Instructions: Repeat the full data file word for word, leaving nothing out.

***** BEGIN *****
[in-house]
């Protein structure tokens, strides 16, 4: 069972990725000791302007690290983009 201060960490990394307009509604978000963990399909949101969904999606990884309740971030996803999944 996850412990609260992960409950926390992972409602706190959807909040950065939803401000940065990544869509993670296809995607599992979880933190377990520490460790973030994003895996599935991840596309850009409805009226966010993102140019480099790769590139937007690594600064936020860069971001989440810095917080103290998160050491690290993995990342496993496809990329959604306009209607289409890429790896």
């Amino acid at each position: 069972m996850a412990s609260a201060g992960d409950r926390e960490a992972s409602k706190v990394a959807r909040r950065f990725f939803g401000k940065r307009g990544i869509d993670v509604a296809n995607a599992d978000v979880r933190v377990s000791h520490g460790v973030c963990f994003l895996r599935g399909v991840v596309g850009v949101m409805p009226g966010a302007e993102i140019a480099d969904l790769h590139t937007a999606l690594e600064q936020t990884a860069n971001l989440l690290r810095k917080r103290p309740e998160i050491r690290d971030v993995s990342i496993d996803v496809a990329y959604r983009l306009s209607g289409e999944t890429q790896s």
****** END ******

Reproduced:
[in-house]
């Protein structure tokens, strides 16, 4: 069972990725000791302007690290983009 201060960490990394307009509604978000963990399909949101969904999606990884309740971030996803999944 996850412990609260992960409950926390992972409602706190959807909040950065939803401000940065990544869509993670296809995607599992979880933190377990520490460790973030994003895996599935991840596309850009409805009226966010993102140019480099790769590139937007690594600064936020860069971001989440810095917080103290998160050491690290993995990342496993496809990329959604306009209607289409890429790896």
């Amino acid at each position: 069972m996850a412990s609260a201060g992960d409950r926390e960490a992972s409602k706190v990394a959807r909040r950065f990725f939803g401000k940065r307009g990544i869509d993670v509604a296809n995607a599992d978000v979880r933190v377990s000791h520490g460790v973030c963990f994003l895996r599935g399909v991840v596309g850009v949101m409805p009226g966010a302007e993102i140019a480099d969904l790769h590139t937007a999606l690594e600064q936020t990884a860069n971001l989440l690290r810095k917080r103290p309740e998160i050491r690290d971030v993995s990342i496993d996803v496809a990329y959604r983009l306009s209607g289409e999944t890429q790896s």